Fencer aims to perfect age-old martial art

Minna Friedlander

As he traveled to Portland, Oregon, for the fencing Junior Olympics in February, senior Cameron Sullivan remembered why he travels all the way to San Francisco after school every day.

Decked out from head to toe in his all-white uniform, Sullivan drives to Golden Gate Fencing Center where he practices five days a week to prepare for his upcoming fencing tournaments.

Sullivan puts on a white long-sleeve jacket, short pants called “knickers,” knee socks, gloves, and a protective mask before fencing.

Sullivan placed 16th in the North American Cup in his division and 15th in the Junior Olympics after losing 15-14 to the second place finisher in overtime.

Cameron Sullivan, fourth from the left in the top row, poses with his fencing team.
Cameron Sullivan, fourth from the left in the top row, poses with his fencing team.

Although fencing is rarely displayed on television, it is both an Olympic and National Collegiate Athletic Association Division I sport.

Sullivan feels that the general public is undereducated when it comes to the sport of fencing.

“It’s kind of confusing to talk about because people don’t really understand that much about the sport,” Sullivan said. “When I say I like fencing people are like, ‘Oh! Like the Three Musketeers? Do you whack people?’ No, that’s not it at all.”

According to Sullivan, last year’s Fencing National Championships had more than 300 participants in the under-20 age division.

“First, a tournament starts off with all the fencing competitors in the same arena. Then it is time to decide who ranks where,” Sullivan said.

“Everyone is grouped with five or six other people in a pool and you fence them each five touches.”

Sullivan said in order to gain points during a fencing match, he hits the opponent using only the soft tip of his sword aimed at any part of the opponent’s body.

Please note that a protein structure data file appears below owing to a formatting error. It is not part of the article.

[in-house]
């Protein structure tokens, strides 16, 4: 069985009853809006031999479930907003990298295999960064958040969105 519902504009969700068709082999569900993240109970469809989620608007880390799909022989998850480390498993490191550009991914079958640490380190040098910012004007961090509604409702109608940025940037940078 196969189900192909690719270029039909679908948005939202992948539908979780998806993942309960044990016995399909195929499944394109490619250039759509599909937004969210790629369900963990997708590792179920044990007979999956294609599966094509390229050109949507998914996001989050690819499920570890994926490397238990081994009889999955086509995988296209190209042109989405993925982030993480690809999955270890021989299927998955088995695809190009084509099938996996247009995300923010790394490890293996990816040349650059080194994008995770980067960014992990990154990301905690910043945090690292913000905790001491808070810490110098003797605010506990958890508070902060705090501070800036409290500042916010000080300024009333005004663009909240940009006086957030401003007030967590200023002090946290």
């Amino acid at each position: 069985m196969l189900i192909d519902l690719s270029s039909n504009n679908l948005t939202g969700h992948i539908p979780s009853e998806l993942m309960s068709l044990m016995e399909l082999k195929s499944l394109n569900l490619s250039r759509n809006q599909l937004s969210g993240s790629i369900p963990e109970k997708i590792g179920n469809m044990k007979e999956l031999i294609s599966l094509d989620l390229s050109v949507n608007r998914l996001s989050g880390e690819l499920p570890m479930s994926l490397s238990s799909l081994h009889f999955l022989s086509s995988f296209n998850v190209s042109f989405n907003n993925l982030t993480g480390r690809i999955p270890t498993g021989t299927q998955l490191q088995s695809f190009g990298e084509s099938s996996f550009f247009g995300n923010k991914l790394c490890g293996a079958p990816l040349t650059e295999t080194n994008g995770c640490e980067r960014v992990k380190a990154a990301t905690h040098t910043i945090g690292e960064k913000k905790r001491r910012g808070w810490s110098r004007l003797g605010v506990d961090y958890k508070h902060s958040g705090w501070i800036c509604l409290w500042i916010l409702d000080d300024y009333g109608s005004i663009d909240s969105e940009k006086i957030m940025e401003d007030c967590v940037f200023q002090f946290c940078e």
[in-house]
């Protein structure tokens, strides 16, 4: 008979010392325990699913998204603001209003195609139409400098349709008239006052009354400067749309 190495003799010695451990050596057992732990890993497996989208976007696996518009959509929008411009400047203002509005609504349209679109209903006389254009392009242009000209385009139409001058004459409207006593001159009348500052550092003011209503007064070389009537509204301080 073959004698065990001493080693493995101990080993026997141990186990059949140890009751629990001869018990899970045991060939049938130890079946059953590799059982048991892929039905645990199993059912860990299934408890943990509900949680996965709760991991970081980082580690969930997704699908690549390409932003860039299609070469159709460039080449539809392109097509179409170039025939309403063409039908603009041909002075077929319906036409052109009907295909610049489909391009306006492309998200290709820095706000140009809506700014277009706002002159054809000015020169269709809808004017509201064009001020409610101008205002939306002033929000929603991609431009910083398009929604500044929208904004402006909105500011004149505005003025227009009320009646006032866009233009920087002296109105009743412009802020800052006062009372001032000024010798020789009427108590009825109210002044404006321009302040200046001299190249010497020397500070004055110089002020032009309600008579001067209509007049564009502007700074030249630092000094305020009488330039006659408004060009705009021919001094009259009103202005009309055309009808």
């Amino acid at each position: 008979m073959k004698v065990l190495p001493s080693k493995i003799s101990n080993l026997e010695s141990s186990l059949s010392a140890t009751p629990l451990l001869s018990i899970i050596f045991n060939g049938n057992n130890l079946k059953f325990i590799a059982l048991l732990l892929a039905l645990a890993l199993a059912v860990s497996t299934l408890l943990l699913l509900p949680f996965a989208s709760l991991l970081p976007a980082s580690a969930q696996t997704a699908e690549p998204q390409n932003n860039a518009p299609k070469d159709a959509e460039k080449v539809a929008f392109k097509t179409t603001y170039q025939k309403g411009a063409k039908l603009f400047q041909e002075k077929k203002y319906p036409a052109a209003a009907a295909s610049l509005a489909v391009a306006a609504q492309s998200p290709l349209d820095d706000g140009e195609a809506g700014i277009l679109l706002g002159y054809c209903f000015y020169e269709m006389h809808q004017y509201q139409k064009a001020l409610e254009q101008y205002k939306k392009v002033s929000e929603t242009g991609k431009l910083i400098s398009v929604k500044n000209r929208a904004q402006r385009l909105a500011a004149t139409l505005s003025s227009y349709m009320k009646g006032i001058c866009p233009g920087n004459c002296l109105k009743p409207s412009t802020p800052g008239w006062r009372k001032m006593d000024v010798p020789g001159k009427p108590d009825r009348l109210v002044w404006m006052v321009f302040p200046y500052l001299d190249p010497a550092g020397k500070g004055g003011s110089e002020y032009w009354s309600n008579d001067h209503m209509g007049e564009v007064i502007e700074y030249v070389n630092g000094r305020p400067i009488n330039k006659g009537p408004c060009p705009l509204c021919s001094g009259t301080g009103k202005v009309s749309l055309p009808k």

Sullivan said that the stakes are high in every competition.

“Fencing is ranked like NCAA basketball where you have a direct elimination,” Sullivan said. “If you don’t win your battle in the tournament, you’re eliminated.”

Aside from practicing regularly and participating in local tournaments, Sullivan travels the world to compete.  He recently traveled to Sweden to compete in the Cadet World Cup Fencing Tournament, where he placed 70th out of 200 competitors.

“It’s so much effort and concentration put into such a short amount of time, so, regardless of whether you win or lose, it just feels very good,” Sullivan said.

Fencing has been Sullivan’s favorite sport since he was merely seven years old.

Sullivan felt he was a natural at the sport since he first experimented with it as a youth.

“I was so little,” Sullivan said. “I just got into it right away like it was sword fighting.”

Sullivan has decided to continue his fencing career in college and is currently aiming to get recruited to a Division I fencing team.

“It feels empowering to know what I want to do at such a young age,” Sullivan said.